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Case Study – Impact of Installation of Rotor Sails on a Bulk Carrier

Introduction

Reducing greenhouse gas emissions is a challenge each transportation sector is working to solve in various ways, and the marine shipping industry is no exception. Greenhouse gas emissions released by fuel-powered ships and other marine vessels have been on the rise in recent years, rising about 10% between 2012 and 2018, according to a 2020 study released by IMO.

According to the Fourth IMO GHG study, international shipping, in 2018, was responsible for approximately 2% of global carbon dioxide emissions. This may not sound a lot but is comparable to emissions from major GHG emitting countries, such as for example Germany.

Emission projections 2018 – 2050

  • Emissions are projected to increase from about 90% of 2008 emissions in 2018 to 90-130% of 2008 emissions by 2050 for a range of plausible long-term economic and energy scenarios (Figure 1).
  • Emissions could be higher (lower) than projected when economic growth rates are higher (lower) than assumed here or when the reduction in GHG emissions from land-based sectors is less (more) than would be required to limit the global temperature increase to well below 2 degrees centigrade.
  • Although it is too early to assess the impact of COVID-19 on emission projections quantitatively, it is clear that emissions in 2020 and 2021 will be significantly lower. Depending on the recovery trajectory, emissions over the next decades maybe a few percent lower than projected, at most. In all, the impact of COVID-19 is likely to be smaller than the uncertainty range of the presented scenarios.

Annex VI part of the MARPOL requirements deals with air pollutions and also regulates the energy efficiency of ships. It introduces different requirements that are coming into force and the shipowners need to take action in order to comply with the new rules.

 

We’ve been asked to do a Case Study examining the IMPACT OF INSTALLATION OF ROTOR SAILS ON THE BULK CARRIER DIAMOND SKY.

One of the most important benefit that installing Rotor Sails brings, is the compliance with the short-term upcoming regulations regarding required EEXI that enters into force from January 1st 2023.

This case study highlights the applicability of harnessing wind power for ships. Economically, the results reveal that the use of Rotor Sails will contribute to considerable savings.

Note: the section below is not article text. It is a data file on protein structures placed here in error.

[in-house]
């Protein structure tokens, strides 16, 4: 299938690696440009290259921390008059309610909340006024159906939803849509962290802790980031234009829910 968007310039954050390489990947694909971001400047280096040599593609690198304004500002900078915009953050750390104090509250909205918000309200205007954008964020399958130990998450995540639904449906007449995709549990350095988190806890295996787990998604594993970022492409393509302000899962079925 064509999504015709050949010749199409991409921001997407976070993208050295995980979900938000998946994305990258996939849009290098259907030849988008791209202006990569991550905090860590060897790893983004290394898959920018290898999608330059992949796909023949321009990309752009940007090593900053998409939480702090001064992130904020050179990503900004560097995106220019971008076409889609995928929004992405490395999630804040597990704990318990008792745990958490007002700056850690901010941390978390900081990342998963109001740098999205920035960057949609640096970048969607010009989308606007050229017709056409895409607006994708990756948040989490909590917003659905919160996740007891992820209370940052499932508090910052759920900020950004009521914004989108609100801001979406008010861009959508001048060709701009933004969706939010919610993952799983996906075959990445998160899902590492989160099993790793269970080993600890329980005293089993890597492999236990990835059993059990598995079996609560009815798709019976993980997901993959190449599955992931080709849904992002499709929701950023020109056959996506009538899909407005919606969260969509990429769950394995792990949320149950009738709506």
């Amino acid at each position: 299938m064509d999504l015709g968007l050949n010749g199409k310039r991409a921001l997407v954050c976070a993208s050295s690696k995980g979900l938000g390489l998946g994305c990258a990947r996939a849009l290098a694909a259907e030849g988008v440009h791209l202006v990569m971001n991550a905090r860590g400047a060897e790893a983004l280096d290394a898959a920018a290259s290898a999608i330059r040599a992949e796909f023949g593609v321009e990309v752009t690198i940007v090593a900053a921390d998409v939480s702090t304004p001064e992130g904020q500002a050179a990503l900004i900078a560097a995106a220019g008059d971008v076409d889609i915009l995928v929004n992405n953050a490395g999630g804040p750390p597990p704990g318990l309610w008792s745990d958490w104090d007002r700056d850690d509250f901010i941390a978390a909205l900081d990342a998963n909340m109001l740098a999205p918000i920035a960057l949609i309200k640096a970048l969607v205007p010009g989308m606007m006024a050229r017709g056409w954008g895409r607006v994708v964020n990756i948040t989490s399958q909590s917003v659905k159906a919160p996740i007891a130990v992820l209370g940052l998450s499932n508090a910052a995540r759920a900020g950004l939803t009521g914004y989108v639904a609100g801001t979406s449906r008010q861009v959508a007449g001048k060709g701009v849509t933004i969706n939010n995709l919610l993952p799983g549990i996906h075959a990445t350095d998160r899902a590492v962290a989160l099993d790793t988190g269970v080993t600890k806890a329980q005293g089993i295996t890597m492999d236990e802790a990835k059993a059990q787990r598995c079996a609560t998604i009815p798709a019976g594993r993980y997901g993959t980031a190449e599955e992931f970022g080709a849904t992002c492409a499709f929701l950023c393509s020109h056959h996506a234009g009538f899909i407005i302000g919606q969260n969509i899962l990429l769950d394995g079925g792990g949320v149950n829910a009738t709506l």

Technology

For 100 years, Rotor Sails, also known as Flettner Rotors, have been successfully used to harness wind power to assist vessel propulsion. This proven technology capitalizes on the aerodynamic phenomenon known as the Magnus Effect. They comprise vertical cylinders, driven by the wind to rotate and generate thrust. This increases efficiency by reducing fuel consumption, bunker costs and harmful emissions.

Analysis

The purpose of this study is to assess the techno-economical aspects of installing two Rotor Sails on a handysize bulk carrier and their effect on the ship’s operation. The assessment includes – evaluation of the impact of the Rotor Sails on the ship structure and performance, estimate calculation of the total investment, and prediction to overcome the investment. CO2 reduction was also taken into consideration.

Ship Particulars 

  • Length o.a. – 190 m
  • Length b.p. – 185 m
  • Breadth mld. – 32.26 m
  • Depth mld. – 18.1 m
  • Designed draught mld – 11.2 m
  • Scantling draught mld – 12.7 m
  • Deadweight at designed draught (11.2m) – 47 400 t
  • Deadweight at designed draught (12.7m) – 55 900 t
  • Constant weight – 239 t

Rotor Sails to be installed

  • 2 Rotor Sails to be installed
  • Size – 18×3
  • Maximum Continuous Thrust Force 100kn each
  • Rotor sails efficiency – 90%

Rotor sails propulsion impact

  1. Propeller thrust relief – 18 %
  2. Main engine output relief – 15 %
  3. Fuel consumption saving – app. 15 %

Other calculations

For the purposes of the study, we have also taken into consideration other options of different hours of operation of the Rotor Sails. The results below show predictions if the vessels are operating 250 days per year.

If you want to learn more details regarding the results of the study contact us at office@ihbshipdesign.com 

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